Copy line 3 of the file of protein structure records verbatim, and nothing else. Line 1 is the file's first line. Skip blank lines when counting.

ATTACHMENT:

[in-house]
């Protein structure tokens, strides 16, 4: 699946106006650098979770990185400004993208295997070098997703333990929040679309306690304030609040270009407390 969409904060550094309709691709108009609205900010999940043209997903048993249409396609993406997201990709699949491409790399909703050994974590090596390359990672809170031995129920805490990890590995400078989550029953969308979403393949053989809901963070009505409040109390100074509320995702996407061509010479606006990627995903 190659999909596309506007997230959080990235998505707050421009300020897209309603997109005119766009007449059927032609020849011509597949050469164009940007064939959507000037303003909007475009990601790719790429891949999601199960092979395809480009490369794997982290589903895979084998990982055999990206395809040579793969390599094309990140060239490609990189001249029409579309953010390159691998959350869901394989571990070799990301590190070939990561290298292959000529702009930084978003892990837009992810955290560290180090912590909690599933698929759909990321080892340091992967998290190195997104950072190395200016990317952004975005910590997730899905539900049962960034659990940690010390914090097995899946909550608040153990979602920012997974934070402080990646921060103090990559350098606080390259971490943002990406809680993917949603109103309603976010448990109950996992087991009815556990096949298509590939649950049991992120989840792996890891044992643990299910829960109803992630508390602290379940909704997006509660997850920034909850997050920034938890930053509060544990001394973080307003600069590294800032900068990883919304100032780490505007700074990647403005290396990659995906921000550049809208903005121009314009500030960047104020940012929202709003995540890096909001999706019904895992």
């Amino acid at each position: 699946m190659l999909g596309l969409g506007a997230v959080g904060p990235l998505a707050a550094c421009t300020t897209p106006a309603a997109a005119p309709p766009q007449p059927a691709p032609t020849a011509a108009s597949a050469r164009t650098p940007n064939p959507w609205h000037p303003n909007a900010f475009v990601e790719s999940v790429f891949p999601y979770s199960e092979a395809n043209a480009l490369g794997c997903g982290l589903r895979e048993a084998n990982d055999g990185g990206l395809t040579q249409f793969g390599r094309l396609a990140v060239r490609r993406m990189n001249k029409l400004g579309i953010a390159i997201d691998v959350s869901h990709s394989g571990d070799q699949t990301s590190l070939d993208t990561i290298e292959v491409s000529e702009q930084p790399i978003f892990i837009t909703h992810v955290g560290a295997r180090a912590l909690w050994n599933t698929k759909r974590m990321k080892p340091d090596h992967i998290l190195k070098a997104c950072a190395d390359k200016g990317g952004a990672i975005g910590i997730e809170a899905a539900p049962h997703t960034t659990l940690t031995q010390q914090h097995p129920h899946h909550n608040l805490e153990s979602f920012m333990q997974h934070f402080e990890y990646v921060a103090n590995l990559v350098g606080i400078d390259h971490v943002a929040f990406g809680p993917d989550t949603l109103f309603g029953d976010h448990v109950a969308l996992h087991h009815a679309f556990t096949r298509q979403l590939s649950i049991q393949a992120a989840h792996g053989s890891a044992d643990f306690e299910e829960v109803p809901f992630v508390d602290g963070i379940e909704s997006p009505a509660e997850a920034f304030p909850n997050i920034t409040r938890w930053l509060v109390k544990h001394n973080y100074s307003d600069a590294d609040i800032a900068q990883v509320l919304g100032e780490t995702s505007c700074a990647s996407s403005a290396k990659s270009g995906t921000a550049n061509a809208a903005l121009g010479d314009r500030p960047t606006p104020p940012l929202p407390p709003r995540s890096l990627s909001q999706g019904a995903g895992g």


């Amino acid at each position: 699946m190659l999909g596309l969409g506007a997230v959080g904060p990235l998505a707050a550094c421009t300020t897209p106006a309603a997109a005119p309709p766009q007449p059927a691709p032609t020849a011509a108009s597949a050469r164009t650098p940007n064939p959507w609205h000037p303003n909007a900010f475009v990601e790719s999940v790429f891949p999601y979770s199960e092979a395809n043209a480009l490369g794997c997903g982290l589903r895979e048993a084998n990982d055999g990185g990206l395809t040579q249409f793969g390599r094309l396609a990140v060239r490609r993406m990189n001249k029409l400004g579309i953010a390159i997201d691998v959350s869901h990709s394989g571990d070799q699949t990301s590190l070939d993208t990561i290298e292959v491409s000529e702009q930084p790399i978003f892990i837009t909703h992810v955290g560290a295997r180090a912590l909690w050994n599933t698929k759909r974590m990321k080892p340091d090596h992967i998290l190195k070098a997104c950072a190395d390359k200016g990317g952004a990672i975005g910590i997730e809170a899905a539900p049962h997703t960034t659990l940690t031995q010390q914090h097995p129920h899946h909550n608040l805490e153990s979602f920012m333990q997974h934070f402080e990890y990646v921060a103090n590995l990559v350098g606080i400078d390259h971490v943002a929040f990406g809680p993917d989550t949603l109103f309603g029953d976010h448990v109950a969308l996992h087991h009815a679309f556990t096949r298509q979403l590939s649950i049991q393949a992120a989840h792996g053989s890891a044992d643990f306690e299910e829960v109803p809901f992630v508390d602290g963070i379940e909704s997006p009505a509660e997850a920034f304030p909850n997050i920034t409040r938890w930053l509060v109390k544990h001394n973080y100074s307003d600069a590294d609040i800032a900068q990883v509320l919304g100032e780490t995702s505007c700074a990647s996407s403005a290396k990659s270009g995906t921000a550049n061509a809208a903005l121009g010479d314009r500030p960047t606006p104020p940012l929202p407390p709003r995540s890096l990627s909001q999706g019904a995903g895992g």